The Department of Energy (DOE) is studying to connect Palawan to northern Borneo through a power transmission project, as a way to solve the province’s power woes and to enhance regional energy connectivity.
Energy Secretary Raphael Lotilla stressed that the project has garnered attention not only within the Philippines but also across the ASEAN region, reaching as far as Singapore.
This attention highlights its proven feasibility, which has inspired not only the Philippines but also its neighboring countries to consider a similar connection and diversify their power sources.
“It has already been shown to be feasible in the continental ASEAN. That’s why they want to do it also,” he said.
Lotilla highlighted the vital role of renewable energy, especially onshore wind, in this initiative.
Singapore has shown interest in sourcing power from the Philippines once surplus renewable energy, particularly from offshore wind projects, becomes available.
“This is one of the things that actually Singapore is interested in, which is to diversify its own sources of power,” he said.
“But that means that they are looking forward to the Philippines’ developing its renewable sources, particularly onshore wind. By the time we are able to produce excess renewable energy from offshore wind, they will be interested in sourcing power even from the Philippines,” he added.
The project falls under the Brunei Darussalam, Indonesia, Malaysia, and the Philippines Power Integration Project (BIMP PIP) pilot program.
Under the scrutiny of the BIMP PIP working group, the project will undergo a comprehensive assessment, addressing technical, policy, regulatory, legal, commercial, and capacity-building aspects pertinent to cross-border power links.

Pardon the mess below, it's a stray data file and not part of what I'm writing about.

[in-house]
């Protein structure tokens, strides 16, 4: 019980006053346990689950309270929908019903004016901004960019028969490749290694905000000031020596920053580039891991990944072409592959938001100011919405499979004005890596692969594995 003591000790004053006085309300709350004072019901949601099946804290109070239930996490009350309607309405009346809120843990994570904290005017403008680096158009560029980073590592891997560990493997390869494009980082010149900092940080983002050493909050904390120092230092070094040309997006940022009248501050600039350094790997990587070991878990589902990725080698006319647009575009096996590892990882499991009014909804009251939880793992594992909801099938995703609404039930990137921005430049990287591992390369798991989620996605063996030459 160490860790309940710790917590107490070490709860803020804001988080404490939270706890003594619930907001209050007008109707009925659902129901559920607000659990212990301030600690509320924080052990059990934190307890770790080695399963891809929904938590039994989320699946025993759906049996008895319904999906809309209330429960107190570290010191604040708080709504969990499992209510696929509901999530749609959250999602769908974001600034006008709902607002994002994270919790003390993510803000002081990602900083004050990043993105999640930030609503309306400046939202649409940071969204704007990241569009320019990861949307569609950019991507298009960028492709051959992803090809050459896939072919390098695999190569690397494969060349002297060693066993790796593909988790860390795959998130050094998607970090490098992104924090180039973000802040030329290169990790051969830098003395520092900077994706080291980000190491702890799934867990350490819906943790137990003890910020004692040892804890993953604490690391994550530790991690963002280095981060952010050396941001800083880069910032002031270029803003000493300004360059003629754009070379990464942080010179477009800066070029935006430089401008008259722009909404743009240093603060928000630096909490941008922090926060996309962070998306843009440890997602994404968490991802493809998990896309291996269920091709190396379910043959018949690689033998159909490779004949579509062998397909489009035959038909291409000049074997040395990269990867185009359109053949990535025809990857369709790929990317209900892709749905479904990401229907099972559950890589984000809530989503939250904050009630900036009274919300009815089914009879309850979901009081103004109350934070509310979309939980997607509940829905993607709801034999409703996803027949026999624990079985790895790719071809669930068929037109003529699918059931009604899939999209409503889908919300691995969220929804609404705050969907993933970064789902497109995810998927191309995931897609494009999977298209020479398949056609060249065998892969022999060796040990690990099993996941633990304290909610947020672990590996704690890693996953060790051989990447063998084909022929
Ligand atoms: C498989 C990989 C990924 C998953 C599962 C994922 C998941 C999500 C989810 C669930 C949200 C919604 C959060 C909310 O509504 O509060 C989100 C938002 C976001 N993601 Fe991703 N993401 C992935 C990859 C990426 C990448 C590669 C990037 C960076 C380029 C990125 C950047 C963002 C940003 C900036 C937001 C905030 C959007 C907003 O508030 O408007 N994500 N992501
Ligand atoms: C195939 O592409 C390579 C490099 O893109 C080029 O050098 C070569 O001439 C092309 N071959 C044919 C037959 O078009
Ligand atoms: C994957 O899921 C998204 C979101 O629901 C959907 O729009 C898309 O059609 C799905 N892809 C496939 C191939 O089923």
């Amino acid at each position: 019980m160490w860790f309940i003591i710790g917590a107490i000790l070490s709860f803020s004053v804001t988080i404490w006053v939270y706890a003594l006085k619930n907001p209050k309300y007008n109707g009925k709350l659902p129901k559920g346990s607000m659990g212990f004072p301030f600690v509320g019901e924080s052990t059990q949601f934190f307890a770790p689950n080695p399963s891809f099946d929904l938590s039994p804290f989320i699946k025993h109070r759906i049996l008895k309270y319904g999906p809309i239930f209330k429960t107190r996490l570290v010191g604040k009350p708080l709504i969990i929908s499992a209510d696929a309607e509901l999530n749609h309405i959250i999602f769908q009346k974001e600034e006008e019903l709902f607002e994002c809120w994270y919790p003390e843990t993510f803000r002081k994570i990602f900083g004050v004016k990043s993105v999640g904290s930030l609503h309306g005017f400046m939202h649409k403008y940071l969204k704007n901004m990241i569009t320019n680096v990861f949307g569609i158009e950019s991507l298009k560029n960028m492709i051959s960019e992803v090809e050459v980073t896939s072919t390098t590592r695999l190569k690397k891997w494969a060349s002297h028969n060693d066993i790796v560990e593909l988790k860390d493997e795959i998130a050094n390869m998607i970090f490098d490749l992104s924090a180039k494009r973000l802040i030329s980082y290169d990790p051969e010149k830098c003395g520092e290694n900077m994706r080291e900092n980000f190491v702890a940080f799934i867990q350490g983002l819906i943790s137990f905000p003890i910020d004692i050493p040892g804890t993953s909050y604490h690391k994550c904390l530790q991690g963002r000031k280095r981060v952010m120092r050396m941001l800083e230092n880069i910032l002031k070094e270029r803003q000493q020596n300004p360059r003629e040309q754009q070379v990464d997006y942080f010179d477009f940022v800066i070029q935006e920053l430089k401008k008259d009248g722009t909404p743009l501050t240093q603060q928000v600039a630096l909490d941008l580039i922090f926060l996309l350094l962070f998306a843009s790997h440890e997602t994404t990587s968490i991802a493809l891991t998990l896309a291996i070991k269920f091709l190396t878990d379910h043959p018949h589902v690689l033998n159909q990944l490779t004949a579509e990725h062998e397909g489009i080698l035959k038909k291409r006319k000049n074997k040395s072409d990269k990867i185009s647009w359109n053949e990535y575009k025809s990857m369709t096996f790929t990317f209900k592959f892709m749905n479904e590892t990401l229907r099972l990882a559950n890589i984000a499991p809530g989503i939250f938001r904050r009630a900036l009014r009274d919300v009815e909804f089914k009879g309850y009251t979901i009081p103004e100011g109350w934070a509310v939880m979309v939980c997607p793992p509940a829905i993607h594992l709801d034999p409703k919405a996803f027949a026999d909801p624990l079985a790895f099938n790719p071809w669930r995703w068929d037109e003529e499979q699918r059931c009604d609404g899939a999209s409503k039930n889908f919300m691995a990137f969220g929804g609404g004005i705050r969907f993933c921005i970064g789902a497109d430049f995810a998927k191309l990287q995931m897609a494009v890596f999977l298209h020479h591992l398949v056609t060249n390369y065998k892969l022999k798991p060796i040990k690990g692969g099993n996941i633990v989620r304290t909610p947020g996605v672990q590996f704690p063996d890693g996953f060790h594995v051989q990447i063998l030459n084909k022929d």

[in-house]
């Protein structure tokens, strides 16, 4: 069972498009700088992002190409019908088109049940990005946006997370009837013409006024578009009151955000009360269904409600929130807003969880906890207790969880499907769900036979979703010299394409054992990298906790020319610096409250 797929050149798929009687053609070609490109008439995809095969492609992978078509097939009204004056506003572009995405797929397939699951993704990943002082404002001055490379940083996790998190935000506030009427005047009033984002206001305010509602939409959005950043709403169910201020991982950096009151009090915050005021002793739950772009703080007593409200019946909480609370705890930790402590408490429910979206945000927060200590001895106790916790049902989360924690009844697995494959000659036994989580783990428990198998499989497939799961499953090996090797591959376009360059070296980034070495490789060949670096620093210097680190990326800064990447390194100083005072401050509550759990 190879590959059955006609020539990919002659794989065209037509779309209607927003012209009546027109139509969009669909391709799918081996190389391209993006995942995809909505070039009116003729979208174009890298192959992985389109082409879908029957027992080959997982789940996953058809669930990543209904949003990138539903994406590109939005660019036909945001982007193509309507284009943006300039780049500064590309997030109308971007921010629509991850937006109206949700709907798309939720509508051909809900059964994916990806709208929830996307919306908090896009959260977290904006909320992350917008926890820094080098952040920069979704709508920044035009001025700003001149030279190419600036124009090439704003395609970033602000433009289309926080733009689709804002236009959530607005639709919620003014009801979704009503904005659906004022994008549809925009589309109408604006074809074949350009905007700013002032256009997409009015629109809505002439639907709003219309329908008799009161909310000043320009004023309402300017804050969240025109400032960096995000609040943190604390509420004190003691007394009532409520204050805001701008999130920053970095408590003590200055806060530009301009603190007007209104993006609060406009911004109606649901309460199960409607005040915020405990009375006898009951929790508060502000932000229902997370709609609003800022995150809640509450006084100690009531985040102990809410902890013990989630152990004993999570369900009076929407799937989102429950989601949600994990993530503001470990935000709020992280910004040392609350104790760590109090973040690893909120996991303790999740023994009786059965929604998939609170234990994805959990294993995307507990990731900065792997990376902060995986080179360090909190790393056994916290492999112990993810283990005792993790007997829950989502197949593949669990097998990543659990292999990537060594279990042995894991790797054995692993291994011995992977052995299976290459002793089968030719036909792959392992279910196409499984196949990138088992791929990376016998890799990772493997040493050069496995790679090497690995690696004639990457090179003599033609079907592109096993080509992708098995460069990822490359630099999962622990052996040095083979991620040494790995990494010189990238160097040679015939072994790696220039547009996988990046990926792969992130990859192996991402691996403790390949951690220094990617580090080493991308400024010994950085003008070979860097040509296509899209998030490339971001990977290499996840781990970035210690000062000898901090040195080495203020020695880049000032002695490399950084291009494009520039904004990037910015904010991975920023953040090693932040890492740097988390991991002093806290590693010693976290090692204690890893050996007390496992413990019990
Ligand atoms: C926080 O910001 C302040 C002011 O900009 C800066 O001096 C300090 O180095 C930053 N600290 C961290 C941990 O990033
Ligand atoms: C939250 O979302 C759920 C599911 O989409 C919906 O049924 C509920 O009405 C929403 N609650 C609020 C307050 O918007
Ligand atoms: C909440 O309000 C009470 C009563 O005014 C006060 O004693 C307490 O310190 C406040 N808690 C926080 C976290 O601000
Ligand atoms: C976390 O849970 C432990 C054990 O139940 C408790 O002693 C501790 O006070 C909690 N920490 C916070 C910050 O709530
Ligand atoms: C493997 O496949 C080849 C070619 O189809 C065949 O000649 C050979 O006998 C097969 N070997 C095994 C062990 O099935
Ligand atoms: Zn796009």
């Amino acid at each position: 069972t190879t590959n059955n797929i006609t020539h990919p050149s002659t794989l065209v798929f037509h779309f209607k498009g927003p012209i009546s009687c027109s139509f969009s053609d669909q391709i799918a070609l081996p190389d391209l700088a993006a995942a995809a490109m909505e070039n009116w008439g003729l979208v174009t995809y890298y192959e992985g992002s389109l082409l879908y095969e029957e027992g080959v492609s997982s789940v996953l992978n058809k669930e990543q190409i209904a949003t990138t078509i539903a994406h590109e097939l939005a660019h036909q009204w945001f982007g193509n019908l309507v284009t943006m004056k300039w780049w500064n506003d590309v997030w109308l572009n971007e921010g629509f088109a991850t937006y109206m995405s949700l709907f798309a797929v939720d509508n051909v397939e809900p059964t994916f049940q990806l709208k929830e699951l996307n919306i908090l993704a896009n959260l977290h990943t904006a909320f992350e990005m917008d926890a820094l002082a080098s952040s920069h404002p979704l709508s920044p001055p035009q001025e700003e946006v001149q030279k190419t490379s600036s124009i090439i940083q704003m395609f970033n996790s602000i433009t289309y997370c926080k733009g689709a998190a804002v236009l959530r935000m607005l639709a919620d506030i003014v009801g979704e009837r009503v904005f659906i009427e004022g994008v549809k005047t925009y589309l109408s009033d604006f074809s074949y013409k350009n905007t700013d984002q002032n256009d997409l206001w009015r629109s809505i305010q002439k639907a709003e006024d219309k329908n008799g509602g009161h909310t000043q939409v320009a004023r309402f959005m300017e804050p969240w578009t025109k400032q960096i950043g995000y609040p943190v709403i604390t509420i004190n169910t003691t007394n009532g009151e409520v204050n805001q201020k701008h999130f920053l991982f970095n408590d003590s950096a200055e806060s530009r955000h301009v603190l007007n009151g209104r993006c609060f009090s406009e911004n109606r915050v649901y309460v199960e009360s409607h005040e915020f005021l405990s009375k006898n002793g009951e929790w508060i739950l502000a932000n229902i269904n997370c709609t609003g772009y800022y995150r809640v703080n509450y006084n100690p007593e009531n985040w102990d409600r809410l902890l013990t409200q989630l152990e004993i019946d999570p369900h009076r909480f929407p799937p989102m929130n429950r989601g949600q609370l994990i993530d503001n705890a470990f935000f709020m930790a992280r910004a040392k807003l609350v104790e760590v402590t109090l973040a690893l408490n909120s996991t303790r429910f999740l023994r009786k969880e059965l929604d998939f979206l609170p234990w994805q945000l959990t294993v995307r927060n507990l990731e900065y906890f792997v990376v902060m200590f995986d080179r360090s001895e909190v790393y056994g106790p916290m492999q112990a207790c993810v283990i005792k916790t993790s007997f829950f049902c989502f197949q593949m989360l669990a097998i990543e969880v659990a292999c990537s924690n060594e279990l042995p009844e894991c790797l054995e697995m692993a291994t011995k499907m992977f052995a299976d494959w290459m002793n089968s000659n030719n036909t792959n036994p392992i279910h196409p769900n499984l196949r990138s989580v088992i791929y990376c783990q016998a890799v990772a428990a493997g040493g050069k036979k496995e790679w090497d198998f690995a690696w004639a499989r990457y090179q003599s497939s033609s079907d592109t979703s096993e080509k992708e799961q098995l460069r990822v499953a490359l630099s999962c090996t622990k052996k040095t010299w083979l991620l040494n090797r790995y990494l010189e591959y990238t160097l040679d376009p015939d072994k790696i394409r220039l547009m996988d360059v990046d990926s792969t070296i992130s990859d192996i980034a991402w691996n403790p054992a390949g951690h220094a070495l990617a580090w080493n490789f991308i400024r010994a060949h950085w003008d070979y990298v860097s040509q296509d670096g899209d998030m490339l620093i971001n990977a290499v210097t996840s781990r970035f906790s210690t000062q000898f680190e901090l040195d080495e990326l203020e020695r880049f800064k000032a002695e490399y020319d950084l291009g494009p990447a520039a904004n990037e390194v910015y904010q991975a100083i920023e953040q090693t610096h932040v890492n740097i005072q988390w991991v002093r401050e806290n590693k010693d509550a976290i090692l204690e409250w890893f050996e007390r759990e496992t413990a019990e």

The magnitude of this endeavor can be likened to Australia’s aspiration to lay submarine cables for electricity supply to Singapore.
Meanwhile, Energy Undersecretary Rowena Cristina Guevarra revealed that the DoE targeted to establish a connection between Mindoro Island and the Luzon Grid by 2025.
The National Grid Corp. of the Philippines (NGCP) has pledged to complete this undertaking within two years, with the power link destined for Batangas province on the Luzon side.
The potential impact of this interconnection project is substantial, with expectations of a 20% reduction in the universal charge for missionary electrification once Mindoro integrates into the Luzon grid.
Currently set at P0.2233 per kilowatt-hour, this charge supports Small Power Utilities Group plants serving remote areas lacking a connection to the main transmission grid.
The swift realization of the Batangas-Mindoro interconnection holds promise for consumers and sets the stage for future plans to interconnect Palawan and Mindoro, further advancing power services and accessibility in the Philippines.